Japan’s raids bombed out
IN JULY 1942, only eight months after the surprise attack on Pearl Harbor, Japan’s supply chain for the 14th Kokutai ( Naval Air Wing) in Rabaul Harbour was failing. Allied raids on shipping were starving the unit of fuel and spare parts.
Equipped with an aircraft so new that Allied aircraft recognition posters did not yet feature them, the Kawanishi H8K1 Emily flying boat was well defended with many machineguns and carbon- dioxide fire extinguishers. Aside from its protective armour, its fuel tanks were partially self- sealing and designed that if punctured, fuel was pumped into an undamaged tank.
With a range of more than 4100km, this meant a 15- hour flight to Townsville and returning to base was possible.
High- level reconnaissance aircraft had been flying over Townsville since March. This occurred around midday over the port and Garbutt so future “targets” in the city would not be hidden by shadows. Major Misaburo Koizumi devised a bold plan; undertake night raids on the harbour and airfields at Townsville, a 3500km round trip.
Five raids would occur over consecutive nights with four aircraft on each raid. These new aircraft and their crews would be pushed to their limits with each plane carrying eight 250kg bombs.
What eventuated was considerably less: three raids on Townsville with a fourth started; this aircraft experienced engine problems near Mossman and was forced to jettisonj its bombs, injuring a babyb on a farm at Miallo. The fifth raid was cancelled.
On all four missions, accompanying aircraft had to return due to engine issues. Only on the first raid on the night of July 25- 26, 1942, wouldw there be two with the remainderrema being single aircraft.
Radar direction finding units tracked the aircraft on all missions and a secret unit that intercepted Japanese transmissions in French St, Pimlico, picked up the aircraft’s departure from Rabaul.
On this occasion they were surprised to hear the lead aircraft transmitting in uncoded Japanese; call sign “Eight ball”.
Less organised was the relaying of this vital information to local commanders on the first raid. No one was informed and they were neither intercepted nor fired on.
Roaming over Townsville, they used the operating Cape Cleveland lighthouse as a guide point to bomb the harbour with all bombs falling harmlessly in the vicinity of the Ross River mouth.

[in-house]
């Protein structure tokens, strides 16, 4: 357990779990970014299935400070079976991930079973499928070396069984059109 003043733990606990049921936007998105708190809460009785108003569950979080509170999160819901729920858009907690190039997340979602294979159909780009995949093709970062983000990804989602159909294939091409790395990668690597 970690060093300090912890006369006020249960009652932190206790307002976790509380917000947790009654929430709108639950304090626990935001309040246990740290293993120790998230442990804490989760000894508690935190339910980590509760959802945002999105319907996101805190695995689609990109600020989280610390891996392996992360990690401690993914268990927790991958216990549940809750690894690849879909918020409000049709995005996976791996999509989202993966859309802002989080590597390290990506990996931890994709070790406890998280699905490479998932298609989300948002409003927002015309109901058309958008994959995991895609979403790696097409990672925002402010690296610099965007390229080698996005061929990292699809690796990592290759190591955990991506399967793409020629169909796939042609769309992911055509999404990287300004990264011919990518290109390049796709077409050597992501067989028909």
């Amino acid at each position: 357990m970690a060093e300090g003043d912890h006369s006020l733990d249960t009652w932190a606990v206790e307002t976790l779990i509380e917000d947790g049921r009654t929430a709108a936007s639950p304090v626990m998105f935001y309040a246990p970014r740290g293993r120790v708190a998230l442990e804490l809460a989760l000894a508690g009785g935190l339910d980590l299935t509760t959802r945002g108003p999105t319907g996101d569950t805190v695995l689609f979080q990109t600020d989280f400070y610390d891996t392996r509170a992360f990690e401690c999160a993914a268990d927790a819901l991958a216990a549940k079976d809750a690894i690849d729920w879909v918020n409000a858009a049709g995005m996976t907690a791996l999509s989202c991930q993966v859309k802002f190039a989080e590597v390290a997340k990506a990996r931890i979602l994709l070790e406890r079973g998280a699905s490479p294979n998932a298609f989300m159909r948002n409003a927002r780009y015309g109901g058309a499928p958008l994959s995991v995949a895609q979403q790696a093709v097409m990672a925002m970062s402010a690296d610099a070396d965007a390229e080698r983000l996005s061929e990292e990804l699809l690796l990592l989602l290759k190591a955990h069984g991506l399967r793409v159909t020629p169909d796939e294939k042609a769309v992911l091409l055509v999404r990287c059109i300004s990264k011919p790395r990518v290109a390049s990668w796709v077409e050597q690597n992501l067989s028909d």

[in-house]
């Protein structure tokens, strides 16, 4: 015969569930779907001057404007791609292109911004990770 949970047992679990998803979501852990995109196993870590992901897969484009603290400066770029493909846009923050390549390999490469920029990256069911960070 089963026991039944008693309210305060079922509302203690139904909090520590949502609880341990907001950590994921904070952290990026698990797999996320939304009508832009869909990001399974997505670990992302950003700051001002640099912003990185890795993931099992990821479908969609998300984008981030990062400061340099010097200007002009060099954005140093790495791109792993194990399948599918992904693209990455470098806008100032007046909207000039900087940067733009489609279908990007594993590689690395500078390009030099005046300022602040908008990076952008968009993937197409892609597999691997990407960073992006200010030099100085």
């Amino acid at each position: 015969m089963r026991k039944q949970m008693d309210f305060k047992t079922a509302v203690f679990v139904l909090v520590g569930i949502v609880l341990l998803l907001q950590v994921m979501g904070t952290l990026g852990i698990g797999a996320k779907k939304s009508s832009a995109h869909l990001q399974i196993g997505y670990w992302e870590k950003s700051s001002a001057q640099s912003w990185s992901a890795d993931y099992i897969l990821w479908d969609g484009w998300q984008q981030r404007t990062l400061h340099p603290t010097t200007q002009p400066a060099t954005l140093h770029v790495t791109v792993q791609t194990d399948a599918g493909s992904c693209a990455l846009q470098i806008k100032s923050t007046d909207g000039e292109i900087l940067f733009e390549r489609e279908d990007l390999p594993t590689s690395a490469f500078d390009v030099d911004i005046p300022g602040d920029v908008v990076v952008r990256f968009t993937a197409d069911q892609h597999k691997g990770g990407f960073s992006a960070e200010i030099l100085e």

It was blatant propaganda for the Japanese in The Bangkok Times: “Tokyo. First Japanese raid on Townsville by the Imperial Japanese Navy Unit. Many vessels anchored in Port and along the Quay were set on fire. Bombs found their mark on respective objectives. The entire area, it was ascertained by the returning airmen, was reduced to a sea of flames with columns of black smoke shooting to the sky.”
The second raid on July 28 was a similar failure with bombs dropping on Many Peaks Range. Anti- aircraft gun fire near Three Mile Creek hit the nose of the aircraft, but Allied aircraft couldn’t intercept the plane due to the intense fire.
The final raid on the 29th came close to success for the Allies.
Having again received advanced warning, US P39 fighter pilots Robert Harriger and John Mainwaring were already circling Magnetic Island. Kingo Shoji and his co- pilot Fukuki Morifuji in Emily W- 47 were attacked between the island and the harbour, jettisoning their bombs near the shipping channel.
Diving to gain speed, they were attacked multiple times with explosive cannon fire killing their rear gunner. One bomb had been stuck in the rack; this explosion shook it free where it detonated in a paddock at Oonoonba. Shoji sent a message to Rabaul: “The Emperor’s ship has been attacked from both broadsides and damaged.”
The US fighters followed the aircraft until the Palm Islands, when low fuel and exhausted ammunition forced them to return.
Damaged, Shoji returned to Rabaul the follow morning. With no damage or fatalities to Townsville, these attacks would yield little more than propaganda for the Japanese.